If theaters do turn to safer, crowd-pleasing fare in order to rebound financially, that will mean an uphill struggle for the kind of new and experimental work — including plays that might offer perspective on the human impact of the pandemic — that smaller theaters in particular pride themselves on. “We work with a lot of beginner playwrights and beginner actors, many fresh out of school,” said Louise Hamill, artistic director of Fresh Ink Theatre Company. “If you lose fringe companies like us, how do those fresh voices get seen, get heard?”
Plays with small casts and low costs will likely be seen as safe harbors, as they were after the 2008 financial crisis. That will mean fewer jobs for actors, musicians, and other theater artists, and it will also darken the production prospects for playwrights, designers, composers, and book writers whose work involves elaborate sets on a heavily populated stage. As companies play it safe, they might also cut the number of productions per season.
A set of possibilities on the business side of operations emerged from the interviews with theater executives. Theaters may seek safety in numbers, embarking on joint ventures in the form of co-productions, marketing collaborations, WeWork-style sharing of office space, and even mergers. Theaters may coordinate with one another more often to avoid overlap in terms of what kinds of shows are running simultaneously in Boston. Auditions and communications that are now taking place remotely are paving the way for digital technology to play a more prominent, permanent role. Theaters may try to build audiences for shows by greatly increasing the online streaming of rehearsals and glimpses behind the scenes.
“This is going to force us to rethink the business model that we’ve been operating under for a long, long time,” said Michael J. Bobbitt, artistic director of Watertown’s midsize New Repertory Theatre. In fact, Bobbitt suggested that it might be time, in the interest of giving theaters greater flexibility in this moment of uncertainty, to reexamine the longstanding practice of committing to a fixed slate of productions that are staged one after another over a period of months.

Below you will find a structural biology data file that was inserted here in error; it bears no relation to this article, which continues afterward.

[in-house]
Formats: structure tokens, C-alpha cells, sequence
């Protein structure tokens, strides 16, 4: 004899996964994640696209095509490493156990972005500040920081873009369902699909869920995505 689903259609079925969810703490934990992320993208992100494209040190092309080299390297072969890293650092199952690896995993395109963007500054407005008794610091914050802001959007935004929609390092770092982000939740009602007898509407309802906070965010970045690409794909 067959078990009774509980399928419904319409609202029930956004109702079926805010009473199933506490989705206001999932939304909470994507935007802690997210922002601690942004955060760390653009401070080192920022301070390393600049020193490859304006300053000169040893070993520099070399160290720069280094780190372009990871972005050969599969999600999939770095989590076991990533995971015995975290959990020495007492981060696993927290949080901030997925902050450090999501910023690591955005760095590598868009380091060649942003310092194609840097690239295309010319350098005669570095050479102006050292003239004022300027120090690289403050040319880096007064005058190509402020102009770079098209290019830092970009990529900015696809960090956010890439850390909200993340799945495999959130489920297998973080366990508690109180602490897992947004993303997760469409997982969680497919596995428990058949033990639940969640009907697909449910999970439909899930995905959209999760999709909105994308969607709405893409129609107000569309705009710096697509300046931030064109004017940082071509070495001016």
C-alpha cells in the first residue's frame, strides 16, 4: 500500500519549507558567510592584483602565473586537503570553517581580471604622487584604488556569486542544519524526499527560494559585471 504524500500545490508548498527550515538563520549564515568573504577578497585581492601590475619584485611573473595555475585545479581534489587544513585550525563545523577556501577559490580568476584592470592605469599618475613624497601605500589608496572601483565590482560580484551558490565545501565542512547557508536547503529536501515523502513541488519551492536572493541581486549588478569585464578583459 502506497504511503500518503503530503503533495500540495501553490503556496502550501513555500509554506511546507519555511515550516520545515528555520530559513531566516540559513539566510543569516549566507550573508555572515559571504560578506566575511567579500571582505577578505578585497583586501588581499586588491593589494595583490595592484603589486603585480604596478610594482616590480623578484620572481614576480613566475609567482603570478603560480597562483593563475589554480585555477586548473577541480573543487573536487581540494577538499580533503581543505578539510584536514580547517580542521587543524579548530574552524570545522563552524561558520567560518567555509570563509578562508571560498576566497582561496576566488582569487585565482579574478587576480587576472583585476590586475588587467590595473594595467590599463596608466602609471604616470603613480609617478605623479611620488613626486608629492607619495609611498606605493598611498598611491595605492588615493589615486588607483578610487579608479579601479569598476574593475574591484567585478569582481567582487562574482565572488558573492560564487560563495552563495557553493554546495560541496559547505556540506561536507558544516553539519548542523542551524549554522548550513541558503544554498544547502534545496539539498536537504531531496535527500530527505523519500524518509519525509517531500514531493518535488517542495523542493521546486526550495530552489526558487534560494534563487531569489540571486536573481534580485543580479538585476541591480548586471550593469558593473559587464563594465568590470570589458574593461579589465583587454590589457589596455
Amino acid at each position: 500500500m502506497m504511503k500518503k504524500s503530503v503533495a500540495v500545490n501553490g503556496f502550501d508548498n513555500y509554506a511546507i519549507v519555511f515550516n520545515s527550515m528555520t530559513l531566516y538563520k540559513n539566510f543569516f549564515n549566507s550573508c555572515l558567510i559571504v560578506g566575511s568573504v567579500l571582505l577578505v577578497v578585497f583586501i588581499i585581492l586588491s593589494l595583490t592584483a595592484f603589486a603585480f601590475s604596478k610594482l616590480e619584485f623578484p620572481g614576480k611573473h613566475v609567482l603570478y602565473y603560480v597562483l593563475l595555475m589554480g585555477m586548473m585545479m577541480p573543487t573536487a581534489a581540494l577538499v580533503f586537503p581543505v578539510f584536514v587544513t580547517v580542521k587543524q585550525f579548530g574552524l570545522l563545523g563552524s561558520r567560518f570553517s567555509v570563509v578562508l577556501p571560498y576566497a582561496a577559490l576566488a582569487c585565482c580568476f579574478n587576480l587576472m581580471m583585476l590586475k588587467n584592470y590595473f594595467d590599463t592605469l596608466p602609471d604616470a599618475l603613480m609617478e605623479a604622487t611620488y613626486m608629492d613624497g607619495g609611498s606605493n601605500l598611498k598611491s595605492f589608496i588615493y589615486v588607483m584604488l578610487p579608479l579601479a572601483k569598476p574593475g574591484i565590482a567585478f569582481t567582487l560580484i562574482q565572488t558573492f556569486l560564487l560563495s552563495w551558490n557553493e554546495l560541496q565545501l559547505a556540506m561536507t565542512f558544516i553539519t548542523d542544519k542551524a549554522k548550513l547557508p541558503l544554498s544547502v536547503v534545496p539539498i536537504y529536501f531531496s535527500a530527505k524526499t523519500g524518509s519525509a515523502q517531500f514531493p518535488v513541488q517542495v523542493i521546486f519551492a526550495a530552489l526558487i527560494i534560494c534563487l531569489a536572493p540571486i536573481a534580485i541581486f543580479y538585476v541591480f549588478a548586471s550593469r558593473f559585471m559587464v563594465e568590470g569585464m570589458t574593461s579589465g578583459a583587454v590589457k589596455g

As for the present, one silver lining has become visible in an otherwise grim picture: a tightening of previously tenuous connections among theaters that are now, quite literally, all in it together. “It sucks that it came to this, but we’re un-silo-ing a little bit,” said Dawn M. Simmons, executive director of the Boston theater service organization StageSource.
Simmons herself has been key to building a sense of community. Since the pandemic brought an end to live stage performance, she has been convening weekly online conversations — optimistically titled the “We Will Be Back Community Check-In” — among local theater professionals on Zoom.
“In the short term, there is a conversation about how folks can keep the lights on,’’ said Simmons. “Many of these theater companies employ quite a few people, both as independent contractors and full staff. So many of them badly want to keep paying folks.”
That has never been harder. At Actors’ Shakespeare Project, where the premature closing of “The Merchant of Venice” blew a $75,000 hole in the midsize company’s $1.2 million annual budget, artistic director Edwards and interim managing director Mara Sidmore furloughed themselves along with four other staffers. Edwards said it is the first time in 20 years, since he was a young actor, that he has had to file for unemployment benefits.
New Rep had to postpone a fund-raiser that usually raises $150,000 toward its $2 million budget, in addition to canceling a planned production of “Fences” and postponing “Lady Day at Emerson’s Bar & Grill.” Acknowledged Bobbitt: “We’re going to be scrambling with cash next year. This whole thing will mean we’ll be catching up for a number of years.”